# CS Theory with Make

In this post, I play around with some make functions and eventually provide a constructive proof that the make syntax is turing complete via reduction to μ-recursion.

First, we have to construct numbers. I used the representation of numbers as unary strings of the character 0: ie, the number 4 is represented by 0000 (zero being the empty string). We can also compute the successor of a number:

# If this is called as a make function, $(1) will be replaced with the first # function argument. successor = O$(1)

$(info$(call successor,O))  # Outputs 'OO'


Life is a lot easier if we can compute predecesser. Luckily, this is pretty easy for us too:

monus_one = $(patsubst O%,%,$(1))

$(info$(call monus_one,OO))  # Outputs '0'


Now lets actually do computation with this. It is hideous, but we can actually compute fibonacci numbers in make:

fib = $(if$(1),$(if$(call monus_one,$(1)),$(call fib,$(call \ monus_one,$(1)))$(call fib,$(call monus_one,$(call monus_one,$(1)))),O),O)


# fib (n):
fib = $(if$(1), # If n > 0:
$(if$(call monus_one,$(1)), # if n - 1 > 0: # return fib(n-1) + fib(n-2)$(call fib,$(call monus_one,$(1)))$(call fib,$(call monus_one,$(call monus_one,$(1))))
,O) # else: return 1
,O) # else: return 1


This is pretty fun and all, but we haven't actually done anything that we couldn't do with a primitive recursive function. We can easily show that make is more powerful than primitive recusion by encoding the Ackerman function.

ack = $(if$(1),$(if$(2),$(call ack,$(call monus_one,$(1)),$(call \
ack,$(1),$(call monus_one,$(2)))),$(call ack,$(call monus_one,$(1)),O)),$(2)O)  All right, so how far can we take this? As it turns out, there is a class of functions that are computable only by a turing complete language: µ-recursive functions. They are the primitive recursive functions with the addition of the minimization (µ) operator: µ of f(x) is the minimum x such that f(x)=0. As it turns out, we can encode this operator in make: # muh f x returns the first number greater than or equal to x such # that f(x) is true. muh =$(if $(call$(1),$(2)),$(2),$(call muh,$(1),O$(2))) # mu f returns the first number greater than or equal to 0 such # that f(x) is true. mu =$(call muh,$(1),)  Wow! There we have it, make is turing complete. As a final piece of fun, here is the inverse ackerman function: not =$(if $(1),,O) # lesseq_template n creates a function lesseq_y that returns y < x define lesseq_template lesseq_$(1) = $$(findstring$$(1),$(1)) endef # geack_template y creates a function geack_y that returns ack(x) > y define geack_template geack_$(1) = $(eval$(call lesseq_template,$(1)))\ $$(call not,$$(call lesseq_$(1),$$(call ack,$$(1),(1))))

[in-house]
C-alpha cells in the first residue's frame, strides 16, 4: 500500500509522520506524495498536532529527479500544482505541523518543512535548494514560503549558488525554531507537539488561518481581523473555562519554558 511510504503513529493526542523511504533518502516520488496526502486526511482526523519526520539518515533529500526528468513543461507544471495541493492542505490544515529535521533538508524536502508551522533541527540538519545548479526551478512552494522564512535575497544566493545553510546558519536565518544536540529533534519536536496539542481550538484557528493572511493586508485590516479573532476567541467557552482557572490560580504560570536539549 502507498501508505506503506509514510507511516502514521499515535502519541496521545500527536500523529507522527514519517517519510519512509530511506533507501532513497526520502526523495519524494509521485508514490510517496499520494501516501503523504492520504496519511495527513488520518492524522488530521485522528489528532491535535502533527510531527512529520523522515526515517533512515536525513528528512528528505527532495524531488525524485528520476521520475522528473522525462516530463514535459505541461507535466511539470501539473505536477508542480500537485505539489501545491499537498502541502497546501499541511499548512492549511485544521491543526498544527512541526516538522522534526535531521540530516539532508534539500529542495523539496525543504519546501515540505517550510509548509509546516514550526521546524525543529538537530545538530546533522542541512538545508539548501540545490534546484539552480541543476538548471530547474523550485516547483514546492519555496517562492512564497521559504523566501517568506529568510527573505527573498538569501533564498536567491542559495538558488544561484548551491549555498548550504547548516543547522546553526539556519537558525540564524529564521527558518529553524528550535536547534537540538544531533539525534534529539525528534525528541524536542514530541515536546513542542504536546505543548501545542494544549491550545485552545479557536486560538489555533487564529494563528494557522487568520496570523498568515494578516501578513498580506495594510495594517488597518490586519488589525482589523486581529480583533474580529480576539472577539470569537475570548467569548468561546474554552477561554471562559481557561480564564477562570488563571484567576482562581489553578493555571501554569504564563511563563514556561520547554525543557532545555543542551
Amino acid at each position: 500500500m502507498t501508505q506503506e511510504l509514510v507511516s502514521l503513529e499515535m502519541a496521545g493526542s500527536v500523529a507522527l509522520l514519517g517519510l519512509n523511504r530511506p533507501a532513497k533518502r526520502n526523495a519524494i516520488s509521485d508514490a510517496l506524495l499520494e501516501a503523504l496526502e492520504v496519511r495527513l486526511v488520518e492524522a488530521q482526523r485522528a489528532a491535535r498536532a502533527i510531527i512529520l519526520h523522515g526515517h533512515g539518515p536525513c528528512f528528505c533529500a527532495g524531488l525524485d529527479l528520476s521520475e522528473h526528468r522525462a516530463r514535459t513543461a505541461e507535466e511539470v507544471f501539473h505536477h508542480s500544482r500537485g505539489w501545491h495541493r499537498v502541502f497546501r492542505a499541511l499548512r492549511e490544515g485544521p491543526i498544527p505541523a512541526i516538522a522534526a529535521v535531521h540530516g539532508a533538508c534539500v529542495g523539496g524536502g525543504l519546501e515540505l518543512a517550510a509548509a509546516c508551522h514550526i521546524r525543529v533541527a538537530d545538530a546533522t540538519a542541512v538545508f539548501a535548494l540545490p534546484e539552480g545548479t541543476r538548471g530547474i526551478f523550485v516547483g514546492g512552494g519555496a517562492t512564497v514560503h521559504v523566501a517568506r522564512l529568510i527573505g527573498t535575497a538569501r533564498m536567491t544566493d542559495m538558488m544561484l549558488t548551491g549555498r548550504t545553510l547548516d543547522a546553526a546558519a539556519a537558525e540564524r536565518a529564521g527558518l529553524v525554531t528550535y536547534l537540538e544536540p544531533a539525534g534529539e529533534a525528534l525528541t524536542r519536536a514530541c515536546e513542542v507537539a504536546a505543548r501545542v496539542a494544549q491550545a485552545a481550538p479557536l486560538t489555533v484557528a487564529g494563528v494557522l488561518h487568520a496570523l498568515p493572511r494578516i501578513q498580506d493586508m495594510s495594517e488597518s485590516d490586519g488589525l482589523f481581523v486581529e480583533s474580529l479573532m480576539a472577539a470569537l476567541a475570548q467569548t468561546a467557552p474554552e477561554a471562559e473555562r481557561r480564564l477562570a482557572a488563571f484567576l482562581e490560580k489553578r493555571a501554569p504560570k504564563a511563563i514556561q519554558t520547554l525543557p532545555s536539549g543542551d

endef

# invack n: Find the first value x such that ack(x) > n.
invack = $(eval$(call geack_template,$(1)))$(call mu,geack_\$(1))